Two Blogs in One

My readers are pretty savvy about global warming. Most of you tend to be scientifically knowledgeable and quite current. In fact, there are a fair number of actual scientists who read this blog. I’m glad!

But there’s another audience I’d like to reach more of: the lay public who are puzzled about some of the issues involved. So, I’m going to try an experiment. I’ll still post my usual high-level (sometimes quite mathematical) stuff, but I’m also going to do posts which are at a much more basic level. I’ll start with the next post.

I’ll try to put the word “basic” or “basics” in the title of each. But I may well slip up. That’s the nature of the beast.

And for those who want the hard science, fear not — there’s plenty more to come. Including the post after the next one.

2 responses to “Two Blogs in One

  1. Good luck. After years of arguing with climate change deniers on a few news forums, reading the technical literature (as a geoscientist but not in climate) and following technical blogs I’ve lost perspective of what a genuinely curious member of the general public might think about these matters.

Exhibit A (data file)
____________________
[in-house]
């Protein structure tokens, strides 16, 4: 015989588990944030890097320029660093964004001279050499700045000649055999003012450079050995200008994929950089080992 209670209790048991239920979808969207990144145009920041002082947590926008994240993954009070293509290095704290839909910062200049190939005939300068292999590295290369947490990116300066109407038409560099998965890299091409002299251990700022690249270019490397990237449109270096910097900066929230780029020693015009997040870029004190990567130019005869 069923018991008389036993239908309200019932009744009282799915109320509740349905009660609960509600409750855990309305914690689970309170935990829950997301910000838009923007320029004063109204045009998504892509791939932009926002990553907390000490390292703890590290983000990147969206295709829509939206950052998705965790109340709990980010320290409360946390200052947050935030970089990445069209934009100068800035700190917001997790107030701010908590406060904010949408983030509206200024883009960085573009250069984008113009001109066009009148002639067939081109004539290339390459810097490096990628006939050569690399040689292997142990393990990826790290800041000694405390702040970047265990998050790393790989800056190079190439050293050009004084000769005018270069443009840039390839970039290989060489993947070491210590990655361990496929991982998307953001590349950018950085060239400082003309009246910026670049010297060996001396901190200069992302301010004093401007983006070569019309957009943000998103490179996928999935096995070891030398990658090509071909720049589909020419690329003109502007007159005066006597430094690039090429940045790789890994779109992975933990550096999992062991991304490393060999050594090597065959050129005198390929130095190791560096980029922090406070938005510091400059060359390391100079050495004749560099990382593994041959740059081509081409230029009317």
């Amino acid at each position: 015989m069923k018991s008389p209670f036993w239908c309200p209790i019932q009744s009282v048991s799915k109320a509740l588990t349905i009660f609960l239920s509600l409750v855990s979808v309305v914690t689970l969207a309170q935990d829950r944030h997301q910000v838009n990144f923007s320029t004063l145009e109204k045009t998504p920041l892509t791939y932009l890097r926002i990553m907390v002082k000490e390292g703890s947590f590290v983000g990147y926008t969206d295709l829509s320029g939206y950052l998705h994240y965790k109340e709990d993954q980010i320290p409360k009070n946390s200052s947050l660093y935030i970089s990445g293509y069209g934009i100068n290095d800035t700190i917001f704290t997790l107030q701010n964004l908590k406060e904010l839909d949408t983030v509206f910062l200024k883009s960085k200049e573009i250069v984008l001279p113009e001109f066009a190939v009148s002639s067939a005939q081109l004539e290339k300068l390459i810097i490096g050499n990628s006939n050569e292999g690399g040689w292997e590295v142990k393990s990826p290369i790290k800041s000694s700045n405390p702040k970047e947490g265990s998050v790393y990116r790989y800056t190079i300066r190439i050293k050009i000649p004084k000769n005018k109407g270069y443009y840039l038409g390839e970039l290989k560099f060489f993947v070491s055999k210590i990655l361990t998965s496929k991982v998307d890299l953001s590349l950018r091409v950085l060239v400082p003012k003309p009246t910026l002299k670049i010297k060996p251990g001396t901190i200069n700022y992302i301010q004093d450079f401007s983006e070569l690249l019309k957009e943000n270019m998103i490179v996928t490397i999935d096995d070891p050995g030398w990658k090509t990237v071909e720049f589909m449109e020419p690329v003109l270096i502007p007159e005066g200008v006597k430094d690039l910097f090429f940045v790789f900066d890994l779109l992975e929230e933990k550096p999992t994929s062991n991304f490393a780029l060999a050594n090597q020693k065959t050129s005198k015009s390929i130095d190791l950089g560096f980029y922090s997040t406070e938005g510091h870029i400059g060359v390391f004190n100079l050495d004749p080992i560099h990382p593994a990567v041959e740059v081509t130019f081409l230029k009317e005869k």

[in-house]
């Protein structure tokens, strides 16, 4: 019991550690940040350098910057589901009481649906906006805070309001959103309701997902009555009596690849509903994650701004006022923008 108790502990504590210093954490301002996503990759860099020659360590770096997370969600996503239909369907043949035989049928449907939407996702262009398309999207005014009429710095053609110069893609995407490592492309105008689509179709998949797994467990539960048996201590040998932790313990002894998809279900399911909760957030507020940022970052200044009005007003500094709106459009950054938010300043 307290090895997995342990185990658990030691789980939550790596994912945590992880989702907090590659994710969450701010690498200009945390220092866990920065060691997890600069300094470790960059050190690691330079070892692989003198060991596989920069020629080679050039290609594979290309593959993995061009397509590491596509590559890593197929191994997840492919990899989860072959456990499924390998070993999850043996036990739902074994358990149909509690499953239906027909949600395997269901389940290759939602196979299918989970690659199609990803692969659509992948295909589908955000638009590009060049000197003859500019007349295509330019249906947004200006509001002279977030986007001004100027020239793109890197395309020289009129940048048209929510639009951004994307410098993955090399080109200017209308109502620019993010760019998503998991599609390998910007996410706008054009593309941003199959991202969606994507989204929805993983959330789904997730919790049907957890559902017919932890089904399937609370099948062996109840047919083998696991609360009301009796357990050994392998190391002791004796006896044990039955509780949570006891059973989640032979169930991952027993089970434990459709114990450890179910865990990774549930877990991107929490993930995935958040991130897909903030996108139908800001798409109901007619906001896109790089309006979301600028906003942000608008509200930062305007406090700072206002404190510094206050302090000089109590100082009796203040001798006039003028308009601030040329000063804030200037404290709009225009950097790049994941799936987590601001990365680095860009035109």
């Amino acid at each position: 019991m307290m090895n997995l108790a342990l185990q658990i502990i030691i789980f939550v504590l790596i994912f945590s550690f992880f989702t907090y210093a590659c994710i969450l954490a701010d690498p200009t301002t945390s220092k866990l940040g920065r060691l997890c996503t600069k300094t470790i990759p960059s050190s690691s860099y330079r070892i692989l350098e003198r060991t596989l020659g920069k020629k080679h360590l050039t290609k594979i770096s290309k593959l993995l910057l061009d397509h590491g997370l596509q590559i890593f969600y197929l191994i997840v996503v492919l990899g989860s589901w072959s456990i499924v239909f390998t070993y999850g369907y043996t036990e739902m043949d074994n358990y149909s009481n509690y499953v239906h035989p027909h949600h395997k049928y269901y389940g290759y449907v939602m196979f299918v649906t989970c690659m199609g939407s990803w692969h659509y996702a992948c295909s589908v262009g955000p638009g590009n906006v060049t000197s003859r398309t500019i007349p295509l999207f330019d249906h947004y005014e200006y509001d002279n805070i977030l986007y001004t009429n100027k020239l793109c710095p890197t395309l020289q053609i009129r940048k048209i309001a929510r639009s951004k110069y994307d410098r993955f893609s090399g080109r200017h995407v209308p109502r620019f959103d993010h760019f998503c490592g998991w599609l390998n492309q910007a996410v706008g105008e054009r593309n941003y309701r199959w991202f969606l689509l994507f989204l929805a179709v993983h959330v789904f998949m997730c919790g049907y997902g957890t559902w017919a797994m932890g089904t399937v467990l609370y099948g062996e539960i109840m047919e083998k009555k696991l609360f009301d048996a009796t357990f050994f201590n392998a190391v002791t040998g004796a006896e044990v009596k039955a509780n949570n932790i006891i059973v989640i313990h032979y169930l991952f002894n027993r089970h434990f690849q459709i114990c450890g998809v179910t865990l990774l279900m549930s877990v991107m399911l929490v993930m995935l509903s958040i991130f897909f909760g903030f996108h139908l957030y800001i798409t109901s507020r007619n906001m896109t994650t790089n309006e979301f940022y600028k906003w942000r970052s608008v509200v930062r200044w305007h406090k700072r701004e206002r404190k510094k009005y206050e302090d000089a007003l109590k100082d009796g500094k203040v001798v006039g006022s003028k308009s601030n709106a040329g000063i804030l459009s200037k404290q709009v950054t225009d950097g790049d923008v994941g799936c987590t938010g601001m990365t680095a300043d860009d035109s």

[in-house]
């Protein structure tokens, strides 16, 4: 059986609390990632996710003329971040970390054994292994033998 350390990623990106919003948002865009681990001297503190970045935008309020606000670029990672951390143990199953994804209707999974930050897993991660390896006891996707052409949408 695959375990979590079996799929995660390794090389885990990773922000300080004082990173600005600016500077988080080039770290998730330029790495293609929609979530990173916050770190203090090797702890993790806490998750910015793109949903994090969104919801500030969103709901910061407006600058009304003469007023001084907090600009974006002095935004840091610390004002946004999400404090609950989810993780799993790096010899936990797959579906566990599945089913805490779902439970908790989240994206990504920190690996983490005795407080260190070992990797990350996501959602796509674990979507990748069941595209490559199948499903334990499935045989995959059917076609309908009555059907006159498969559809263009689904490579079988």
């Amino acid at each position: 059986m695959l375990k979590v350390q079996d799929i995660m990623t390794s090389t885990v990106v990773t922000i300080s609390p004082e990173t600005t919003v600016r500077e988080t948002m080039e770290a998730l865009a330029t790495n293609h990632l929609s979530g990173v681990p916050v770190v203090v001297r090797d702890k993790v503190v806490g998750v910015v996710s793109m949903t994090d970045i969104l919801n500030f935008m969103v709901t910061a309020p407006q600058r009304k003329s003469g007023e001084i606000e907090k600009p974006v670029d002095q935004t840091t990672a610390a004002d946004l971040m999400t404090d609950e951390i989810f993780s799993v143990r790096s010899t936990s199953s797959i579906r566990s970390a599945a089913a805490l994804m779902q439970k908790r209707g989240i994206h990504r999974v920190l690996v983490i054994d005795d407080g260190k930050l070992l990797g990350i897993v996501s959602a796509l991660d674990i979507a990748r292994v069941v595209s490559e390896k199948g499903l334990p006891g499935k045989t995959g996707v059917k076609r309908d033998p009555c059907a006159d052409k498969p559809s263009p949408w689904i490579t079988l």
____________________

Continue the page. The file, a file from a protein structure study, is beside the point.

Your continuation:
I see some widespread concern about climate change, sometimes exaggerated (but then consider James Hansen), and a fair degree of trust in organizations and scientists, though maybe not in proposed mitigation solutions. I don’t see a particularly sophisticated understanding of the technical issues, but the reasons for that is too obvious to dwell on.

    I think that David Titley’s clear discussion of a simple but technically sound chart during Ted Cruz’s Senate hearing circus was a good example of a presentation that was likely effective for viewers at a wide range of levels.

  2. Value in science. Yep I do come here for the refresher in how to do stats right. But I also am faced with the dilemma of explaining science to those with less background, and finding what simple (least number of facts/ elements) accurately explain the complex system which is climate, in a >robust way<, 'robust' because anything I explain to people will then later be methodically assaulted,… with malice. Thus any science I explain to people needs to be well buttressed so the next "no warming since" "Co2 is plant food" or "xenophobic based policy meme(its them)" doesn't just wash over it.
    Is challenging. (probably IMO more challenging than getting the science right int he first place. But then i didnt have to get it right, so meh.)
    Anyway, I am, happy to read anything at any level. Its all useful, either to inform me or
    inform how I explain things so as to achieve robust accurate simplicity.

    I for instance love NOAA graph of trends before and after 1998, which are also constrained by continuity of the climate trends. Requiring continuity, and explaining all the data, kills cherry picking dead, and is so dead simple to explain that its practically self evident (to pretty much anyone). To the well informed saying yeah but 1998 is cherry picked start is all you need, but for motivated thinkers its not enough. The lack of trend change(break point) in a continuous graph of all the data… has no answer at all.